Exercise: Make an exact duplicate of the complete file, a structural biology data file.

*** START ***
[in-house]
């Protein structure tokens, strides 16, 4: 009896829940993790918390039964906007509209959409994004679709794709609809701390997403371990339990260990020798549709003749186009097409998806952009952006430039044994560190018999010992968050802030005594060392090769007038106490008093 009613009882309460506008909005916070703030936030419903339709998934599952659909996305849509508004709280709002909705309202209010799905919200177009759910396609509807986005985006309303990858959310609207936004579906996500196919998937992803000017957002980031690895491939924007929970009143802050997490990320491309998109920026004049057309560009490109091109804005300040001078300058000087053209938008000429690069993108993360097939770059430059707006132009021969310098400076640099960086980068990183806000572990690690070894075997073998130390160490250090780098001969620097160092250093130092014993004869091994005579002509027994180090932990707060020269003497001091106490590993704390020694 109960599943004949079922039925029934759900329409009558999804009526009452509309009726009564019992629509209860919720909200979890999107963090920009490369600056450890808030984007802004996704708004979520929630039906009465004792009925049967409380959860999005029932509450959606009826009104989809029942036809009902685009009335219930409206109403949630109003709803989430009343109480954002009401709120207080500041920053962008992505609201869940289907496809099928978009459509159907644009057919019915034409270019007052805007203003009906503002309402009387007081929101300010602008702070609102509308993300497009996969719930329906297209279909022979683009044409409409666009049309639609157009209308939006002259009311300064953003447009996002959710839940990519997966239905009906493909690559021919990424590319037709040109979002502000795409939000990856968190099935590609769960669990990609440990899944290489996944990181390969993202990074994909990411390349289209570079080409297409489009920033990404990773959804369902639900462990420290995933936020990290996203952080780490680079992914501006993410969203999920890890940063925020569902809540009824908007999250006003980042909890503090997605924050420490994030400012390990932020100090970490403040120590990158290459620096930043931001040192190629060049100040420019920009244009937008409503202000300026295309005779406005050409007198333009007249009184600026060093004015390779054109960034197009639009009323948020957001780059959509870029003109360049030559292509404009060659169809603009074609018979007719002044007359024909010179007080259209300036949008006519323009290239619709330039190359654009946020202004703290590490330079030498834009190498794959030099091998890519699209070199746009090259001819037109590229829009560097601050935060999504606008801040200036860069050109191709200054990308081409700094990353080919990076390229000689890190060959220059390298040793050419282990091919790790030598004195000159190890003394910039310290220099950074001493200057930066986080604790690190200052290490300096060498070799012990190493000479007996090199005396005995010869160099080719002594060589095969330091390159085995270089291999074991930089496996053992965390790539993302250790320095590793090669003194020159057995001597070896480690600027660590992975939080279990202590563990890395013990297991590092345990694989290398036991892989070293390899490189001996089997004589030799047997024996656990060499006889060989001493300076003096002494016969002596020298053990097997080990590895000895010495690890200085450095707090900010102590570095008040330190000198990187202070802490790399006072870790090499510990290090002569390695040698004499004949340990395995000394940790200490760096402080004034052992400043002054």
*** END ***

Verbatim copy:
[in-house]
């Protein structure tokens, strides 16, 4: 009896829940993790918390039964906007509209959409994004679709794709609809701390997403371990339990260990020798549709003749186009097409998806952009952006430039044994560190018999010992968050802030005594060392090769007038106490008093 009613009882309460506008909005916070703030936030419903339709998934599952659909996305849509508004709280709002909705309202209010799905919200177009759910396609509807986005985006309303990858959310609207936004579906996500196919998937992803000017957002980031690895491939924007929970009143802050997490990320491309998109920026004049057309560009490109091109804005300040001078300058000087053209938008000429690069993108993360097939770059430059707006132009021969310098400076640099960086980068990183806000572990690690070894075997073998130390160490250090780098001969620097160092250093130092014993004869091994005579002509027994180090932990707060020269003497001091106490590993704390020694 109960599943004949079922039925029934759900329409009558999804009526009452509309009726009564019992629509209860919720909200979890999107963090920009490369600056450890808030984007802004996704708004979520929630039906009465004792009925049967409380959860999005029932509450959606009826009104989809029942036809009902685009009335219930409206109403949630109003709803989430009343109480954002009401709120207080500041920053962008992505609201869940289907496809099928978009459509159907644009057919019915034409270019007052805007203003009906503002309402009387007081929101300010602008702070609102509308993300497009996969719930329906297209279909022979683009044409409409666009049309639609157009209308939006002259009311300064953003447009996002959710839940990519997966239905009906493909690559021919990424590319037709040109979002502000795409939000990856968190099935590609769960669990990609440990899944290489996944990181390969993202990074994909990411390349289209570079080409297409489009920033990404990773959804369902639900462990420290995933936020990290996203952080780490680079992914501006993410969203999920890890940063925020569902809540009824908007999250006003980042909890503090997605924050420490994030400012390990932020100090970490403040120590990158290459620096930043931001040192190629060049100040420019920009244009937008409503202000300026295309005779406005050409007198333009007249009184600026060093004015390779054109960034197009639009009323948020957001780059959509870029003109360049030559292509404009060659169809603009074609018979007719002044007359024909010179007080259209300036949008006519323009290239619709330039190359654009946020202004703290590490330079030498834009190498794959030099091998890519699209070199746009090259001819037109590229829009560097601050935060999504606008801040200036860069050109191709200054990308081409700094990353080919990076390229000689890190060959220059390298040793050419282990091919790790030598004195000159190890003394910039310290220099950074001493200057930066986080604790690190200052290490300096060498070799012990190493000479007996090199005396005995010869160099080719002594060589095969330091390159085995270089291999074991930089496996053992965390790539993302250790320095590793090669003194020159057995001597070896480690600027660590992975939080279990202590563990890395013990297991590092345990694989290398036991892989070293390899490189001996089997004589030799047997024996656990060499006889060989001493300076003096002494016969002596020298053990097997080990590895000895010495690890200085450095707090900010102590570095008040330190000198990187202070802490790399006072870790090499510990290090002569390695040698004499004949340990395995000394940790200490760096402080004034052992400043002054």